ultima

Ultima IX (9) [PC – Beta]

Ultima IX (9) is a RPG in the Ultima series, developed by Origin Systems and released for PC in 1999. Ultima 8 was released in 1994 and in those 5 years between the 2 titles, the “Ultima IX project” had a long and troubled development. As we can read on Wikipedia, there have been at least 4 distinct beta versions of Ultima IX, with different storyline and technological implementation.

The first version was already conceived by Ultima creator Richard Garriott when Origin began to work on Ultima VII, but this early concept was soon canned. The second version was developed between 1995-1997, following the feedback received by fans of the series.

By late 1995 or early 1996, the first beta screenshots of Ultima IX appeared in gaming magazines: it had a 3D graphic engine in which the camera appeared locked into an overhead view that approximated the isometric point of view of Ultima VIII, but could be rotated about its vertical axis and zoomed in or out. The game was planned to have a party system with multiple characters and pre-rendered cutscenes.

With the unexpected success of the beta phase of Ultima Online in 1996, Origin moved most of the Ultima IX team to work on that game. By the time work was resumed on Ultima IX in late 1997, corporate interest in Ultima IX had greatly diminished, many of the original team members had left Origin, and the 3D engine was already becoming out of date.

The third version of the game was developed between 1997 and 1998. The Ultima IX team experimented with different camera angles in a new 3D engine and decided that a third-person over-the-shoulder perspective, would have been more immersive. The game would no longer have a party of companions for the Avatar and would once again be a single-character game.  In early 1998, several designers of Ultima IX left Origin.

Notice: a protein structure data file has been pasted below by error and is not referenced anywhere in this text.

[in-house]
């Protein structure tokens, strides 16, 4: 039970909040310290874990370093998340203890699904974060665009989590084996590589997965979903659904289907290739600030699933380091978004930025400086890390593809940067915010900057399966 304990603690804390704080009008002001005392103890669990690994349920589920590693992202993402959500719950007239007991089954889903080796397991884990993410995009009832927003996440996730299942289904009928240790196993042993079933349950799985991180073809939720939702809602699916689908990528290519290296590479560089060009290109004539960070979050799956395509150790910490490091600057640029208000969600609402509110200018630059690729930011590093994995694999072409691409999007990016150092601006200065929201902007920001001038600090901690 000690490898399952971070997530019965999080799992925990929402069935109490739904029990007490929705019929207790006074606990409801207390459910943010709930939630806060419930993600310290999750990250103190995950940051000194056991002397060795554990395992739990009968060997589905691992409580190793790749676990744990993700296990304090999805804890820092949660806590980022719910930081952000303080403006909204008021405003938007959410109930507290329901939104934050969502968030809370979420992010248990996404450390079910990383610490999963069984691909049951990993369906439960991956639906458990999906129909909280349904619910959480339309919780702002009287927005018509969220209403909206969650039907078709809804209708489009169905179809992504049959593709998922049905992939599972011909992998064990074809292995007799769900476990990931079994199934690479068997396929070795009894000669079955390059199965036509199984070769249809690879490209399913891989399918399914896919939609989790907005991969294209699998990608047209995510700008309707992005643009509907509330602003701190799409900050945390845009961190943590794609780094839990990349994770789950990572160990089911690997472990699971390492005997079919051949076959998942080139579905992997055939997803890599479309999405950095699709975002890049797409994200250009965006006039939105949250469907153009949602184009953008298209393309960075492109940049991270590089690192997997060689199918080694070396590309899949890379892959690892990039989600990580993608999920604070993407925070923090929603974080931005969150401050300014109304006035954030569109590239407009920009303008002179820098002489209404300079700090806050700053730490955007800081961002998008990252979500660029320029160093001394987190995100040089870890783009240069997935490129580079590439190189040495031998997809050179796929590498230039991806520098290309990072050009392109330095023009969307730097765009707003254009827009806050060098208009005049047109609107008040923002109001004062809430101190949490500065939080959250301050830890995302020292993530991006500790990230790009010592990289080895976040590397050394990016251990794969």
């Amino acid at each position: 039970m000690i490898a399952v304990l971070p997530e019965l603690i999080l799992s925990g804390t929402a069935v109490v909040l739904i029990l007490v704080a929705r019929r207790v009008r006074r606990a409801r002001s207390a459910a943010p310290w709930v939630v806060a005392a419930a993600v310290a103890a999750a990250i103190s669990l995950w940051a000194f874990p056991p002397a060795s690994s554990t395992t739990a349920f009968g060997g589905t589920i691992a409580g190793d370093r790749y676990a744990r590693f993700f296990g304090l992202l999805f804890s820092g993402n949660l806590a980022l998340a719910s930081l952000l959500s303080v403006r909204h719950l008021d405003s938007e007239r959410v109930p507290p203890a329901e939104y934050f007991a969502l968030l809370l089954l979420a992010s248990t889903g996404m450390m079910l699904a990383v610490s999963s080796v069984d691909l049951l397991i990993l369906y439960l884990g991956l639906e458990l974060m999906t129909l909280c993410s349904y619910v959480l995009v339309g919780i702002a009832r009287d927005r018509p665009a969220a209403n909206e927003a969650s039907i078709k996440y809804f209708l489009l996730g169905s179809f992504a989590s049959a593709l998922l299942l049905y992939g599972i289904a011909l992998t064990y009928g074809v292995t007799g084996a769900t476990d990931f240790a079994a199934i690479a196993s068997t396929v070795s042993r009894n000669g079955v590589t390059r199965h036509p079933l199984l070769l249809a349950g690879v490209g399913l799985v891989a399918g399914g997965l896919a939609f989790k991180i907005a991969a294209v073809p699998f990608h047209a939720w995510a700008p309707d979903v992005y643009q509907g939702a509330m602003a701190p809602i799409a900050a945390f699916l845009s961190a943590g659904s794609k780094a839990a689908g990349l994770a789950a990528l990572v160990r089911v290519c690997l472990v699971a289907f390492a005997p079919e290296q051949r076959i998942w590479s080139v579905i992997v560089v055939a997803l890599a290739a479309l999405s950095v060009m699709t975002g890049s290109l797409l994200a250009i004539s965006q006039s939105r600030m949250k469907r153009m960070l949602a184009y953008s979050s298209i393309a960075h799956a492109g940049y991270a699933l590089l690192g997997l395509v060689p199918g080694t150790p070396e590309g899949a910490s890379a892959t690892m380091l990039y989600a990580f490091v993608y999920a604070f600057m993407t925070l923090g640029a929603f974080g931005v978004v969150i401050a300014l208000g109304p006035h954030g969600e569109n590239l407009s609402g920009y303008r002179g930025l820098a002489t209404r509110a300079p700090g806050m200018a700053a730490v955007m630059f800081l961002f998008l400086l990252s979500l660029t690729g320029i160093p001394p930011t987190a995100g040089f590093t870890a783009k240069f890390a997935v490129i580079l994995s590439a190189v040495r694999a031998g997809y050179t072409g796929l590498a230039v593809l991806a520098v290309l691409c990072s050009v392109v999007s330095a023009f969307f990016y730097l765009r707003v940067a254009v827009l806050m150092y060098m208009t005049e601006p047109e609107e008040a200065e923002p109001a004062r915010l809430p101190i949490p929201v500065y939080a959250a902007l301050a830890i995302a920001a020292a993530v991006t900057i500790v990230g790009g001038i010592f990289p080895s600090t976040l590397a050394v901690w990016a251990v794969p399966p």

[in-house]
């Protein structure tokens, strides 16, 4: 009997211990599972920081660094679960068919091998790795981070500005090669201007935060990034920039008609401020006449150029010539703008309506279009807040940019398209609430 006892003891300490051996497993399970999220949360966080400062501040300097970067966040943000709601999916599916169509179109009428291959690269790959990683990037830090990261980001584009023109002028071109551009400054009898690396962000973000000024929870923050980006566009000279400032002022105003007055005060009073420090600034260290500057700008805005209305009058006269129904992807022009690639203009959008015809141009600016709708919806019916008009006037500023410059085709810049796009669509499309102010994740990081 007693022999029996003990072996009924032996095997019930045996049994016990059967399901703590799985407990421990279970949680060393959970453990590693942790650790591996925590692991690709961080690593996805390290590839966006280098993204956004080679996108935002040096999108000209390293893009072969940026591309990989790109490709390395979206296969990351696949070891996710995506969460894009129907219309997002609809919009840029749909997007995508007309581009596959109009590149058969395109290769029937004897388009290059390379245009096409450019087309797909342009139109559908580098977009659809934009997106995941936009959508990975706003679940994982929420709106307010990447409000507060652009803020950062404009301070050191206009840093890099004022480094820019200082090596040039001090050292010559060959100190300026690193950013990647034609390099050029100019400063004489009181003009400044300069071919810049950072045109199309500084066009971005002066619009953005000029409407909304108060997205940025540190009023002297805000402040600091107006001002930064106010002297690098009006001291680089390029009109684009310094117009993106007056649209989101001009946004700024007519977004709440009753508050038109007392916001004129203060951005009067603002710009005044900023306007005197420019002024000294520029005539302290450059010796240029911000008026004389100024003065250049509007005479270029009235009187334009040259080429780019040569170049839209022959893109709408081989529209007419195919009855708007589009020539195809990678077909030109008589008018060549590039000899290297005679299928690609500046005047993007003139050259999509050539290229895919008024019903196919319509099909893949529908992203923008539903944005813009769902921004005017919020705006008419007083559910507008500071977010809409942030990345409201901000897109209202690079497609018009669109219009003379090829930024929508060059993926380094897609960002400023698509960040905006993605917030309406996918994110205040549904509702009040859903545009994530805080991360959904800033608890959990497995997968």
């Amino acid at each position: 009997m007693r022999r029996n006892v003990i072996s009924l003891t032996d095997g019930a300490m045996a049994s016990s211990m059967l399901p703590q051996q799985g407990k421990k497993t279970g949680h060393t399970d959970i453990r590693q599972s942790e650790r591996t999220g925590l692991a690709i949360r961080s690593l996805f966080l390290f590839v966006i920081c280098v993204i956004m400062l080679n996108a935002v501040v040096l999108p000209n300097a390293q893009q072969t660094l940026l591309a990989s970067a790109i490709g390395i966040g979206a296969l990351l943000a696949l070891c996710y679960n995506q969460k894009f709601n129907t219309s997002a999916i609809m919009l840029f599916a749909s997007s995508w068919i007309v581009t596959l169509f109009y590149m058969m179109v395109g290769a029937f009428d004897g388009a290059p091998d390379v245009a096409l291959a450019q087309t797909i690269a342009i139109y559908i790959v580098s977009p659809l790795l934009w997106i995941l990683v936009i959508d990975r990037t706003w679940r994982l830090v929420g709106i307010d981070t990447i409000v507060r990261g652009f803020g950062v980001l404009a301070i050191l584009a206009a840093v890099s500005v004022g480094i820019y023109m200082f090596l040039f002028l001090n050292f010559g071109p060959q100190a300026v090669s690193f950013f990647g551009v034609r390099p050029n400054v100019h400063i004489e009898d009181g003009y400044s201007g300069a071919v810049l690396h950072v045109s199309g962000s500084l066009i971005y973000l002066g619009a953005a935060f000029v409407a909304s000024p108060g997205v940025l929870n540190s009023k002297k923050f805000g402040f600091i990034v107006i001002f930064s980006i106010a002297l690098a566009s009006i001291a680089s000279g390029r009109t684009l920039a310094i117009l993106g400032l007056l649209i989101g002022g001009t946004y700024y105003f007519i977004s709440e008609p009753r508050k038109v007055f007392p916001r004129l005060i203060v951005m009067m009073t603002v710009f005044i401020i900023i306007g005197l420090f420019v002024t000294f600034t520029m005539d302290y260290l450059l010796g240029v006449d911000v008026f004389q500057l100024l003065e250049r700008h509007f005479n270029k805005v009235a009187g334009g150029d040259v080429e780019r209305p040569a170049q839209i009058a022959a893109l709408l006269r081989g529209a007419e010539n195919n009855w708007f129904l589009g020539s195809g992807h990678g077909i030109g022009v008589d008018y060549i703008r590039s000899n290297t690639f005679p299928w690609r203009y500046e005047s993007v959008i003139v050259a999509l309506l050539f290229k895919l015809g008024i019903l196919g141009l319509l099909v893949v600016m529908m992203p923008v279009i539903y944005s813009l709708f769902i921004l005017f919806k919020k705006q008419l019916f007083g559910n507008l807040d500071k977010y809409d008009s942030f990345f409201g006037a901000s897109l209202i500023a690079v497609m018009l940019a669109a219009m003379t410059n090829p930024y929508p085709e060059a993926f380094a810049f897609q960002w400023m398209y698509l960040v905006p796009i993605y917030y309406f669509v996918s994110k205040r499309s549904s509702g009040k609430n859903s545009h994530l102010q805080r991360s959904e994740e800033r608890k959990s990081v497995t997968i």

In early 1999, Electronic Arts set Origin a deadline so that the game HAD to be shipped for Christmas. However, Ultimaa IX was still notoriously bug-ridden and it was impossible to implement the scale of the world and the big story in the given time. Trying to rescue what they could, they shrinked Britannia considerably, rewrote the plot to make it much more simple. In the final version of Ultima IX: Ascension, some elements of the previous  beta storyline were kept, presumably to make use of the existing (and expensive) pre-rendered cinematics, but most of them were either heavily edited or used in a dramatically different context than originally intended.

In the gallery below you can see many screens from Ultima IX 1995 / 1997 beta version, so much different from the final 1999 version that it could be considered as a cancelled game of its own. You can find more info at Ultima Wiki!

Unused maps and models in Ultima IX: Ascension were found still hidden in the game’s code, as we can read from Hacki’s Ultima Page and Ultima Wiki:

  • Useable Halberds
  • Gremlins
  • Red Moongates
  • A Keyring
  • Asylum
  • Cove
  • Several islands
  • Britain Catacombs
  • Several dungeons

Thanks to Celine for the contribution! Scans from Edge magazine #41

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Here’s a video from the final version of Ultima IX:
 

Ultima 8: The Lost Vale [PC – Cancelled]

Ultima VIII: Pagan is the eighth part of the computer RPG series Ultima: it was developed by Origin Systems and released in 1994 for the PC. Dominus sent us a couple of links (here and here) in which we can read some informations about the cancelled Ultima 8 expansion, that was called The Lost Vale. It seems that:

The Lost Vale was planned to be an add-on for Ultima 8, but it was never released. Sources seem to suggest that the add-on was fully made and ready for release, but was not released because of Ultima 8’s relatively poor sales […] The Lost Vale would have been accessed from the locked double-doors at Bonecrusher’s cave on the Plateau […] This Vale would apparently offer an additional adventure for the Avatar during his stay in Pagan, featuring the other three Zealan gods and a shield with their symbols, broken in two. […]

We can even read some more infos on PC games That Weren’t. If The Lost Vale was really finished, we can hope that one day it could be leaked and preserved somehow.

Thanks to Dominus for the contribution!

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